In 2009, researchers at the Massachusetts Institute of Technology (MIT) developed the Copenhagen Wheel, a device that converts an ordinary bicycle into a hybrid e-bike.
An e-bike is considered a motorized bicycle under Massachusetts law. This means that once the 13-pound, 26-inch Copenhagen Wheel is attached to the rear wheel of a bicycle, the resulting vehicle requires a driver’s license to operate, must be registered with the DMV, and its rider must wear, not just a bike helmet, but a motorcycle helmet to be in compliance with the law.
Electric bicycles, or e-bikes, are well established in China and other Asian and European countries but market adoption has been slow in the United States.
Part of the reason could be that the law is often nebulous where e-bikes are concerned.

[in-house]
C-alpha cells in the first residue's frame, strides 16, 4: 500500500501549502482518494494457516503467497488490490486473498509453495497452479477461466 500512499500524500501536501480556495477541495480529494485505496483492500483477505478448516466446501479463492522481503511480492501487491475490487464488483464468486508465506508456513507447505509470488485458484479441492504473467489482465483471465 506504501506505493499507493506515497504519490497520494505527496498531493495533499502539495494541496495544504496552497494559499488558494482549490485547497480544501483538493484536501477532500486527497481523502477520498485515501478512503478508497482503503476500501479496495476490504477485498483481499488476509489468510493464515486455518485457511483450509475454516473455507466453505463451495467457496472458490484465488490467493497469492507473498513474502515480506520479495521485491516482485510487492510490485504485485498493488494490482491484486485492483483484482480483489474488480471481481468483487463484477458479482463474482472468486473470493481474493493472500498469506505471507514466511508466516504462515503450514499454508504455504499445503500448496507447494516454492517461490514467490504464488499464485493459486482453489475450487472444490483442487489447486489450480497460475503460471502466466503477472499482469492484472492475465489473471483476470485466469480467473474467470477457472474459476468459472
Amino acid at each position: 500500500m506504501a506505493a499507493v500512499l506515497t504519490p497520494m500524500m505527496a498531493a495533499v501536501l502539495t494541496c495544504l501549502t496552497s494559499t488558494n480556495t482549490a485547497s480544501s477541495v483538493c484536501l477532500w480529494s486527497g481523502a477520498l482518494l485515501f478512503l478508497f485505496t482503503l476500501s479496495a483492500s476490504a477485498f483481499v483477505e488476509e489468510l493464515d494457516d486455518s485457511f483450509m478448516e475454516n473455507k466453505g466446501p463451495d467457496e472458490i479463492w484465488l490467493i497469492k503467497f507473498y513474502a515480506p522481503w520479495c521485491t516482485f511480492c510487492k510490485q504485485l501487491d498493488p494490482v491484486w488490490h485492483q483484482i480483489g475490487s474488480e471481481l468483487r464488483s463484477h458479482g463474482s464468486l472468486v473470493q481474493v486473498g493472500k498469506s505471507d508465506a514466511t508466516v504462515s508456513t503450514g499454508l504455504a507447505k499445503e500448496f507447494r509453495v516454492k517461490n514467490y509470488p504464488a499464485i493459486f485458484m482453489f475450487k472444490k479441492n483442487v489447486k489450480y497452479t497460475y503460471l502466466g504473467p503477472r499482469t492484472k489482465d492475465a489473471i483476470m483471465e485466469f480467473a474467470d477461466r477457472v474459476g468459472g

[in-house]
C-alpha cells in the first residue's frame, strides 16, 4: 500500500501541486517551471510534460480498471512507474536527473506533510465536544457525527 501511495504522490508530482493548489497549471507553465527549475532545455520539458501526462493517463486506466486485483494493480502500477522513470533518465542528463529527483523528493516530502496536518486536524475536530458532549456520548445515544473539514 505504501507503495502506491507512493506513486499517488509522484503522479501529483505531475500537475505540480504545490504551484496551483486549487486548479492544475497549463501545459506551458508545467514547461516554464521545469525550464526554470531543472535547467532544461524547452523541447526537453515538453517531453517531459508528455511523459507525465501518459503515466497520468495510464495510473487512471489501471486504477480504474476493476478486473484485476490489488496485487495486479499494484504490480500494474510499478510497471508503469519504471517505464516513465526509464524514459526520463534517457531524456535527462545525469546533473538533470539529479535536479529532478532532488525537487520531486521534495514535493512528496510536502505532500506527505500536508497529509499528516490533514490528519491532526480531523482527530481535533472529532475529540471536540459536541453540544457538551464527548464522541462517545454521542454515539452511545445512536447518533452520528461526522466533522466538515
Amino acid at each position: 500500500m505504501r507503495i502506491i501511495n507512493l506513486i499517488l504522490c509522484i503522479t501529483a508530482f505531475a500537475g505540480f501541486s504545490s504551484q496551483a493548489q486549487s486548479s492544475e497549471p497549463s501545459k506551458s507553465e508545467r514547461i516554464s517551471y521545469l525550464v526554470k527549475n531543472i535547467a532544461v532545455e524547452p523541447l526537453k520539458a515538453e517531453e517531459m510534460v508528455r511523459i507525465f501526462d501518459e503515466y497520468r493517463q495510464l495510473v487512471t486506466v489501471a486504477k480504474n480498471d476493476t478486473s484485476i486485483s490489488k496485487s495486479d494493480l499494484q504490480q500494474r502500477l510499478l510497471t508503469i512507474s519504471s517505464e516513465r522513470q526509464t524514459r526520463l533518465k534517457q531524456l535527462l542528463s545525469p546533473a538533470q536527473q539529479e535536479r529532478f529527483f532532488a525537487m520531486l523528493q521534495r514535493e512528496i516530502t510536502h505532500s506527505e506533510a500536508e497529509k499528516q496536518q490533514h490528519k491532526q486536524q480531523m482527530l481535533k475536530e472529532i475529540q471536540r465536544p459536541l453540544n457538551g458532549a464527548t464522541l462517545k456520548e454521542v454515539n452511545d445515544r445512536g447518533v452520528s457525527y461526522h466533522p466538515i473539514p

NITC researchers at Portland State University conducted a policy review revealing the current state of legislation regarding e-bikes in the United States and Canada.
Tags: active transportation, bicycle, bicycling, e-bikes, electric vehicles, john macarthur, livability, nitc, portland state university, research
(First published by BikePortland.org)
Sue Groth’s job: use math and millions of dollars to stop injuries before they happen.
The team Groth leads at the Minnesota Department of Transportation has probably saved a few hundred lives over the last 10 years. In that time they’ve reinvented “highway safety” spending and seen traffic fatalities fall almost twice as fast as they have in Oregon and the rest of the country.
Groth is the plenary speaker at the Sept. 15 Oregon Transportation Summit hosted by OTREC at Portland State University. Michael Andersen of BikePortland spoke to her last week to talk about MnDOT’s daring decision to give up some of the “gobs of money” it gets for highway safety and hand it to local agencies instead.